Start Small

I often ask a client how much time they are willing to put into their golf fitness program.  I’m not expecting an honest answer, in fact, I often get a textbook answer of, “an hour a day, 7 days a week” or “as much time as I need to.”

It is important to set realistic goals in your fitness, so I tell people, “Let’s start small.”  Depending on their background in fitness and their routine, I may tell them, “How about we start with 15 minutes, 3 days a week?”  If they achieve that, they can do more, but never less.  Once that becomes easy, we can either add more time to the workout or increase the days.  The goal is to get started doing something and build off that routine.

Start Today!

These are just a few of the main areas I value as extremely important for any golfer to monitor.  Again, the idea is for you to do something to help improve your body.  Don’t think of these movements as something that will only help your golf game.  These movements are for quality of life.  Don’t wait until it is too late to start a program.

If you have any questions, feel free to contact me and ask questions.  Also, if there is a topic you would like covered, please let us know, I am always searching for new ideas.  I love golf, and I love fitness.  Being able to help people in both aspects is a dream come true!

Tyler Parsons
Latest posts by Tyler Parsons (see all)


  1. Thanks guys! Trying to promote this article on a golf forum I participate in; ie. when someone asks about increasing clubhead speed. Totally agree you must build a good, solid base *first* .. before adding the “icing on the cake”, as it were……..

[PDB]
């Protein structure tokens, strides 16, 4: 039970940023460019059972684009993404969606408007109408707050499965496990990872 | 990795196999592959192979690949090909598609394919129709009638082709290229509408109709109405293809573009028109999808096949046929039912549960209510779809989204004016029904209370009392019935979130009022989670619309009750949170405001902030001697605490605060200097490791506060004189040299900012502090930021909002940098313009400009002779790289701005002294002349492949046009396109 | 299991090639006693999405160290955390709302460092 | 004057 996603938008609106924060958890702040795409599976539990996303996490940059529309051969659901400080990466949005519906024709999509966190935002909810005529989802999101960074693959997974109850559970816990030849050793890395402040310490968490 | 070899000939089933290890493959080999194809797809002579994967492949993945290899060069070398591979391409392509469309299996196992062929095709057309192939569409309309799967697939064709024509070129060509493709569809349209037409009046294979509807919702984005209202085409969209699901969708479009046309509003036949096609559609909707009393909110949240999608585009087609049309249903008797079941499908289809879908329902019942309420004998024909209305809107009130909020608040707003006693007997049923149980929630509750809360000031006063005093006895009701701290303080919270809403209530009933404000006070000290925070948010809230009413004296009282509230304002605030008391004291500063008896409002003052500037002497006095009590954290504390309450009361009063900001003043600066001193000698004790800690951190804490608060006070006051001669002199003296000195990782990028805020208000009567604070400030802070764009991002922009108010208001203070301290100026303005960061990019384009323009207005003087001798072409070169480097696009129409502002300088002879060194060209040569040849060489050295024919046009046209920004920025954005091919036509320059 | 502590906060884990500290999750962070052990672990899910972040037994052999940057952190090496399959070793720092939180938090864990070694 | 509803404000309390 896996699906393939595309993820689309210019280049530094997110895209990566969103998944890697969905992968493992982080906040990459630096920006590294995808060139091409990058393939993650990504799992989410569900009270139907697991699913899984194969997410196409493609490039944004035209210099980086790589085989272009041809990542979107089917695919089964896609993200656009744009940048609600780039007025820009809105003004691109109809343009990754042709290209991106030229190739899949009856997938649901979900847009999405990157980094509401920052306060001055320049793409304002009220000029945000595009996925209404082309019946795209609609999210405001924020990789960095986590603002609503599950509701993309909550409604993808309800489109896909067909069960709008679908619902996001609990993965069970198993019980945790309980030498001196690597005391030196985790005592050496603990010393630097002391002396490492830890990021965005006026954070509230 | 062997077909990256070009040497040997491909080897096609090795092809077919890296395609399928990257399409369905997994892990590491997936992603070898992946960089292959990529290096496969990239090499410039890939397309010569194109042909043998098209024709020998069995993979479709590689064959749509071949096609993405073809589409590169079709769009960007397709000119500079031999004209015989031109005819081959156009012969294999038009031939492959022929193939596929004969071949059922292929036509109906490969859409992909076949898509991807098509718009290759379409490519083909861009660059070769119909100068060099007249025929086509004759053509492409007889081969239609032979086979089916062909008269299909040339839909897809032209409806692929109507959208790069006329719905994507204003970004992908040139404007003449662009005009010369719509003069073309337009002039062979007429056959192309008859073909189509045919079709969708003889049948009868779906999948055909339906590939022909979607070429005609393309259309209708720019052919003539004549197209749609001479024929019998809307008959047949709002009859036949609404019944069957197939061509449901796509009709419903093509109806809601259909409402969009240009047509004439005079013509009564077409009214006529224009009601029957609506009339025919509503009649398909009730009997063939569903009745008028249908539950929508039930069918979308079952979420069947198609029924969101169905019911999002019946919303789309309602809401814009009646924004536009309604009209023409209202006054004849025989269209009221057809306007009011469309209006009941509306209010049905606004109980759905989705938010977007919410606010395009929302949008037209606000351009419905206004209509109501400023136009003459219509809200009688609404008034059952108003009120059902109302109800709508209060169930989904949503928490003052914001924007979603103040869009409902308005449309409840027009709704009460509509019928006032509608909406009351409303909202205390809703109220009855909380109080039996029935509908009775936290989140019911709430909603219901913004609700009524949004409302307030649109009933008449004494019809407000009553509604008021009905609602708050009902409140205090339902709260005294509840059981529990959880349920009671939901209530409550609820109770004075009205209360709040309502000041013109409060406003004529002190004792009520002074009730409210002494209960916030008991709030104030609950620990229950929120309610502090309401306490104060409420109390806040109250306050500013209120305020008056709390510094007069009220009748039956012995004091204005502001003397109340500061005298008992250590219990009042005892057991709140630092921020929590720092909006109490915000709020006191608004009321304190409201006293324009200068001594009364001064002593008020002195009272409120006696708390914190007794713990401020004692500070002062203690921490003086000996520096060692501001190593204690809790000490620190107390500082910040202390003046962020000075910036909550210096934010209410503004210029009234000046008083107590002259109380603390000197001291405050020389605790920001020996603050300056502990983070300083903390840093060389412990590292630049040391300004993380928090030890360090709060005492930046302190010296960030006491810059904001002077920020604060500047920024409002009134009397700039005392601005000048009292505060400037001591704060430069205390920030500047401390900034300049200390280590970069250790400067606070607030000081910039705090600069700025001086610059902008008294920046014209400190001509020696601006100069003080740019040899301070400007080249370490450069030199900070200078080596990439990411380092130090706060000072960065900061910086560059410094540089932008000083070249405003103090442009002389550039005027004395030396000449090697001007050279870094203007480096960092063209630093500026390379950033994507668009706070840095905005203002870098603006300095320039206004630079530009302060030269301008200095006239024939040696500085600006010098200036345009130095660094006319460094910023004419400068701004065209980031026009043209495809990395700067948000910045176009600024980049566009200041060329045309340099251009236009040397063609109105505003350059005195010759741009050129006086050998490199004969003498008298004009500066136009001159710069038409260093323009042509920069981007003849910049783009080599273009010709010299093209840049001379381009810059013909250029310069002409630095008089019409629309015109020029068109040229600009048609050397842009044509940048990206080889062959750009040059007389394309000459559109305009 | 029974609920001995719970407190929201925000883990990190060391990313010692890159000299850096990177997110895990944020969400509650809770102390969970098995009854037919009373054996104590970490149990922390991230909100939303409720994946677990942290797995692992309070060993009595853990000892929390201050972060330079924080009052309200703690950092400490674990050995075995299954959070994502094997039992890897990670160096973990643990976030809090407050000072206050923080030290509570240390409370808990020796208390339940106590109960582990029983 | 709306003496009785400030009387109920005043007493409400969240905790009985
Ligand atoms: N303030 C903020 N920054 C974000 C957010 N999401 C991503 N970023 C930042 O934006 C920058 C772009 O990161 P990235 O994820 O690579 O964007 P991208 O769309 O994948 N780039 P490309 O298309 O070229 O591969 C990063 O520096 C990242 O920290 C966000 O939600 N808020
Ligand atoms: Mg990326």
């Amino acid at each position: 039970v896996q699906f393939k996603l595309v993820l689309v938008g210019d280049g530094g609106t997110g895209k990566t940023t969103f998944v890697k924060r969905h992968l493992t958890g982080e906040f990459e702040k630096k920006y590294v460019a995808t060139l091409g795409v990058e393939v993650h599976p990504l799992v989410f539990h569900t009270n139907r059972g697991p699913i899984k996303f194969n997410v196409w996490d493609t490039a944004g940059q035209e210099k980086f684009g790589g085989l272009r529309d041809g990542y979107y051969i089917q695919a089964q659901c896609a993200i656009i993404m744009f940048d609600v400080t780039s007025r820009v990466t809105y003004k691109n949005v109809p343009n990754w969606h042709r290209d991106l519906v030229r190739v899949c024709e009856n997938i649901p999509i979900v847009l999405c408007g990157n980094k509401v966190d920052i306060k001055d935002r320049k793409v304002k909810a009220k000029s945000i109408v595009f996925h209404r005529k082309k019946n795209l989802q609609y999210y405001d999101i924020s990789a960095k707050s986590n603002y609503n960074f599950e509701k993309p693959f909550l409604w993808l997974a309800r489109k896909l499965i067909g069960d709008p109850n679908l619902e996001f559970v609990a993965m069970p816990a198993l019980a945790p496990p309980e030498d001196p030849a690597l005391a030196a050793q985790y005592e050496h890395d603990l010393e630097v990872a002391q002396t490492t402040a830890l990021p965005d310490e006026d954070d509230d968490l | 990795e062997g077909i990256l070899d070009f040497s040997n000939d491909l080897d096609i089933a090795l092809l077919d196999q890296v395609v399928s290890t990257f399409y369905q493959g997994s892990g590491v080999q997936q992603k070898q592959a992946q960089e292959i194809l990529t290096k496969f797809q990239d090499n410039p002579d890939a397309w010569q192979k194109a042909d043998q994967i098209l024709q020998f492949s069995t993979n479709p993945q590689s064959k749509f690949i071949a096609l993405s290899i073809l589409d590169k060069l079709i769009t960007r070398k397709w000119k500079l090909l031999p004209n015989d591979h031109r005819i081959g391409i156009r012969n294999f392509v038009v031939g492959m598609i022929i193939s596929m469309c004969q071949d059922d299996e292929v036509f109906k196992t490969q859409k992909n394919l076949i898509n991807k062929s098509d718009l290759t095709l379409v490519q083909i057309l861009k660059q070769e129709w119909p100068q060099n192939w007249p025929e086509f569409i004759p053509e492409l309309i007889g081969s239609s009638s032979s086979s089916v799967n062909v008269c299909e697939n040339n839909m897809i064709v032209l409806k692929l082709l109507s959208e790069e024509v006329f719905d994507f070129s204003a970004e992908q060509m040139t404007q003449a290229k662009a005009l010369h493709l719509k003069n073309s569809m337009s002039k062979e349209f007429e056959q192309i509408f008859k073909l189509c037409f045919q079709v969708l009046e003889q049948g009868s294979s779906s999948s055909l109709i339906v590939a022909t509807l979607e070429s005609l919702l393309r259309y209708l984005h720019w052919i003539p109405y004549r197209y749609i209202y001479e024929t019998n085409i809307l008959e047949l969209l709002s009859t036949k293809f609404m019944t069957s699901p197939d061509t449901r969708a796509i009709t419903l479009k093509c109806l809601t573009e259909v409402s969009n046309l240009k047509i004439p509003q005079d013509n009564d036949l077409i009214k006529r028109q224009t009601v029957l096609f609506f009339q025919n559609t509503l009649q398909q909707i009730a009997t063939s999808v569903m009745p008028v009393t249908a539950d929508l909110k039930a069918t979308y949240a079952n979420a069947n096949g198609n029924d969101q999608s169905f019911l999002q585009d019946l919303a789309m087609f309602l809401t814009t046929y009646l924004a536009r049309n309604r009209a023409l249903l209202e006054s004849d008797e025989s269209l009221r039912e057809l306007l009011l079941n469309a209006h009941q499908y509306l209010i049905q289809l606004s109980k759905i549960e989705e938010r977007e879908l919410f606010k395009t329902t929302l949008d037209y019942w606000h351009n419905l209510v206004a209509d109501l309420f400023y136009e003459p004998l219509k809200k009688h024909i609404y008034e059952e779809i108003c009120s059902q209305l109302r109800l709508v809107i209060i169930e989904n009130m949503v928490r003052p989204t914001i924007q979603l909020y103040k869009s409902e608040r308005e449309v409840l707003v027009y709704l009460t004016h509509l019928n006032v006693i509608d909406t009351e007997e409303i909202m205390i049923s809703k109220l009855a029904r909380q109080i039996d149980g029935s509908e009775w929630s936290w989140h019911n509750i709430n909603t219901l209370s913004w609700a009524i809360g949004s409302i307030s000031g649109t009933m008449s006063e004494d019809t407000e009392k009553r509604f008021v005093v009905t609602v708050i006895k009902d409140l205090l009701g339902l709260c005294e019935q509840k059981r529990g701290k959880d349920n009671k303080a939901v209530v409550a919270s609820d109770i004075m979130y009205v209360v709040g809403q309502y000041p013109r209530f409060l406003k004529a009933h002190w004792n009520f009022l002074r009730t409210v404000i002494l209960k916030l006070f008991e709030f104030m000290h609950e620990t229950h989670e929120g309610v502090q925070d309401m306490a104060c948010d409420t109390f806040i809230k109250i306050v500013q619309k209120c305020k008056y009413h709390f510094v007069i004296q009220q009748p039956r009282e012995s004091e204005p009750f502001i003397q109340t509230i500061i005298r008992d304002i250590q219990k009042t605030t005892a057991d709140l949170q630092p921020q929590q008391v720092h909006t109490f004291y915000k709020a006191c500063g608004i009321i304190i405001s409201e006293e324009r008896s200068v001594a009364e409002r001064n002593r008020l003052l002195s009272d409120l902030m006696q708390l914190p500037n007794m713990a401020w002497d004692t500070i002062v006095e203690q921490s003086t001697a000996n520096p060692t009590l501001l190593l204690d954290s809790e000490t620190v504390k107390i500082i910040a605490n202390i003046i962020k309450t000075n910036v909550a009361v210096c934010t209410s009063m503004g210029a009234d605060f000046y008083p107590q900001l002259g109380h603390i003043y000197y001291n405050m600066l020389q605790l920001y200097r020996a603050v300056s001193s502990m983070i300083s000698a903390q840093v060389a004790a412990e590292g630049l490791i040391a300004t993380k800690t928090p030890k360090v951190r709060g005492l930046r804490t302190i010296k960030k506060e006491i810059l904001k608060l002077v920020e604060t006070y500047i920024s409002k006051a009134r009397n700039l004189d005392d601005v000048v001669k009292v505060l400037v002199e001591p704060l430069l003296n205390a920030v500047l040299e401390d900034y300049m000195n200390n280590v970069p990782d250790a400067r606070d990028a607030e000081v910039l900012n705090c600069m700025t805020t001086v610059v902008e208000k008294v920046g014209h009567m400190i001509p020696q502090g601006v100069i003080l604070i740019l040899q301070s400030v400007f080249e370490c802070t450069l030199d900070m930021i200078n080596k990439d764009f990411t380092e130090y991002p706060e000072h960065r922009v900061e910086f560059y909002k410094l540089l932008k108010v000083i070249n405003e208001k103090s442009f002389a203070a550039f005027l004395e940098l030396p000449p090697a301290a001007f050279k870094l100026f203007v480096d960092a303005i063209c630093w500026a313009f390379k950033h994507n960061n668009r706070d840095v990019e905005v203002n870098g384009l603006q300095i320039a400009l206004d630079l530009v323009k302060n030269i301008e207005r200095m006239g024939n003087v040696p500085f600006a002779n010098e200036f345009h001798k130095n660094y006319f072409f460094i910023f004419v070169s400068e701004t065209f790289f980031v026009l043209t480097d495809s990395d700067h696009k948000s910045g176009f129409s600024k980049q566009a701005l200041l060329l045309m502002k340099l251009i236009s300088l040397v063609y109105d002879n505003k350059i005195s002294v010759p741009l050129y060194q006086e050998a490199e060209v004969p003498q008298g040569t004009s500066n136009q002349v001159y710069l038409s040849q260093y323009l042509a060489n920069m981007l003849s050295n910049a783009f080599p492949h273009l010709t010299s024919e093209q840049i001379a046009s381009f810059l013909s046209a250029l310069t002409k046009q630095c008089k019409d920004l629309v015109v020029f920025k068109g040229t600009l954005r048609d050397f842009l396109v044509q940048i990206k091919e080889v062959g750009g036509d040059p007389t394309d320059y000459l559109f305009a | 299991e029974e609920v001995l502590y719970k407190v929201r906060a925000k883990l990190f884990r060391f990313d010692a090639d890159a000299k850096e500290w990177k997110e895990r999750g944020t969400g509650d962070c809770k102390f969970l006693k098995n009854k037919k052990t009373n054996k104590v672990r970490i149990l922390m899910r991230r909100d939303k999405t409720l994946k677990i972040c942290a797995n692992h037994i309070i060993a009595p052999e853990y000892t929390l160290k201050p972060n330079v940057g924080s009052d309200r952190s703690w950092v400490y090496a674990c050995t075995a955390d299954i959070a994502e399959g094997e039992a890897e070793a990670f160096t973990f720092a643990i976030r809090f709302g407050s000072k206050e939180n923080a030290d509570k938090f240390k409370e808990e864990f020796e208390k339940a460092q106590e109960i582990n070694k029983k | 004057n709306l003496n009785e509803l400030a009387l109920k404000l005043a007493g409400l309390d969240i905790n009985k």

2. Tyler, great article, the one thing that jumps out at me was your comment about not leaving it too late to start. I could not help but wonder what state would an individual have to be in before being considered that it is too late to start. I started with bookends and push ups yesterday and could not believe how out of shape my body has become, as both exercises were far from good form and very difficult.


  3. Of all the reviews on this site, I have to say this is the one that has helped my game the most. I love all the reviews as I am a admitted equipment junkie but here is a fact:
    Nothing will improve your game more than some flexibility and muscle toning. It is the secret sauce at any age. #SecretGiveaway4
    Thanks for all the great material posted.


    I ended last season in Chicago area as a 4.4 handicap. I lost 20 pounds since January and I have been doing a lot of the workouts and stretches for the golf swing and lower back and spine. I cant wait to try it all out in April I HOPE ! LOL #GetFit2021

  5. Tyler’s article was outstanding. Last year after an injury, I started working on my thoracic spine mobility. I had probably 25% mobility. I have played golf for over 50 years, now with small steps, I’m roughly 75 % mobility. Tyler is right, it’s about quality of life, on and off the course. Wished I had started this in my early 20’s. Its winter here now and I’ll be looking into exercises to do and help the winter pass a little more quickly. I will be looking into Tyler on YouTube. And yes no matter what my age is, I’m still trying to hit it 20 yds by my friends. Great article Tyler . Thx Steve

  6. Thanks for this informative article, including the links (no pun intended). Just one word of caution.
    In the Separation paragraph you point that golfers have difficulty separating hip rotation from torso rotation. While achieving this separation is a goal, one should keep in mind that many golf instructors believe that this is something that should not be attempted by someone over the age of 50, as lower back issues could result. As someone who attempted this at age 60, I did in fact end up with lower back issues, which after a few years did heal. While the separation did improve my distance the back problems weren’t make it worthwhile. Not being an expert on this, I still believe that even if one followed your exercise recommendations there would still be a risk for older golfers.

  7. Reagen Mathew

    I’ve watched Tyler’s videos for years. He definitely knows his stuff. Glad he is on here!